Is Burning Your Mouth Serious?

All of us have been too impatient when waiting for food to cool or forgotten the high temperature of a hot cup of coffee. When your mouth comes into contact with a food or beverage that is too hot, you feel a scalding pain right away. Then you notice that your mouth feels strange for some time afterward.

In most cases, burning your mouth results in a very minor injury. The hot temperature will damage only the surface level of the mouth, gums, tongue, or lips. You can heal from this on your own.

But in rare instances, a burn to your mouth could prove more serious and require urgent dental attention. Even a small burn might also feel unpleasant, so you may wonder how to manage discomfort while you heal. Read on to learn what you can expect when recovering from a burn in your mouth as well as how to relieve potential discomfort in the meantime.

Is Burning Your Mouth Serious

When to Seek Help for a Burned Mouth

For a typical, first-degree burn in your mouth, you might notice some mild discomfort. The mouth contains delicate tissue that can be more susceptible to burns than the skin on your body’s exterior. The burned area may appear red and irritated, it may feel sore or tender, and the tissue might peel when it heals.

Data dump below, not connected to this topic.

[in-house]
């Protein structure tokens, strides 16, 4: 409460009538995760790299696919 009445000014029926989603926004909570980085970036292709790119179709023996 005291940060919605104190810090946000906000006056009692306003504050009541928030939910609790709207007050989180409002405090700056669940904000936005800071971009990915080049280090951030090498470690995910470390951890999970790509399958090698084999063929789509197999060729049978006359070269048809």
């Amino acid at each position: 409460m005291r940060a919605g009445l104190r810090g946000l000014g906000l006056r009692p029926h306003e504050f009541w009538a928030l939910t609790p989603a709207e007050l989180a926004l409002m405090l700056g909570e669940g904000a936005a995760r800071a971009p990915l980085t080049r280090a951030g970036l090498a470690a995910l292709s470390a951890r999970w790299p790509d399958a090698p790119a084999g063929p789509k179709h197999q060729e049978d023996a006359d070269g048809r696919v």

These symptoms are normal for a superficial burn. But if pain or other symptoms feel unmanageable, you may need to talk to your doctor right away. A second-degree burn may need medical intervention. This can happen if the pain feels severe or if you notice blisters forming at the burn site.

A third-degree burn can be even more serious. It refers to deeper tissue damage that can reach the nerves. If the burn feels numb, reach out to a health professional.

In most cases, we know what causes a burn in our mouth and can pinpoint the food or drink that was the culprit. But if you notice chronic burning in your mouth with no known cause, you might have burning mouth syndrome. This may happen in the event of nerve damage, so tell your dentist or doctor.

Relief for Oral Discomfort When You Burn Your Mouth

Most burns in the mouth are mild and can heal in their own time. But you might want to find relief for the discomfort caused by this oral injury in the meantime.

A chilled beverage or snack can soothe pain from a burn in the mouth. Avoid spicy, crunchy, or sharp foods that could irritate the healing tissue. Instead, stick to colder, softer, or creamier snack options.

If your mouth feels constantly sore, try an over-the-counter pain medication that can reduce pain as well as swelling. You might also encourage healing in the injured tissue with a saltwater rinse. Learn more about treating and preventing oral health problems by contacting your dentist.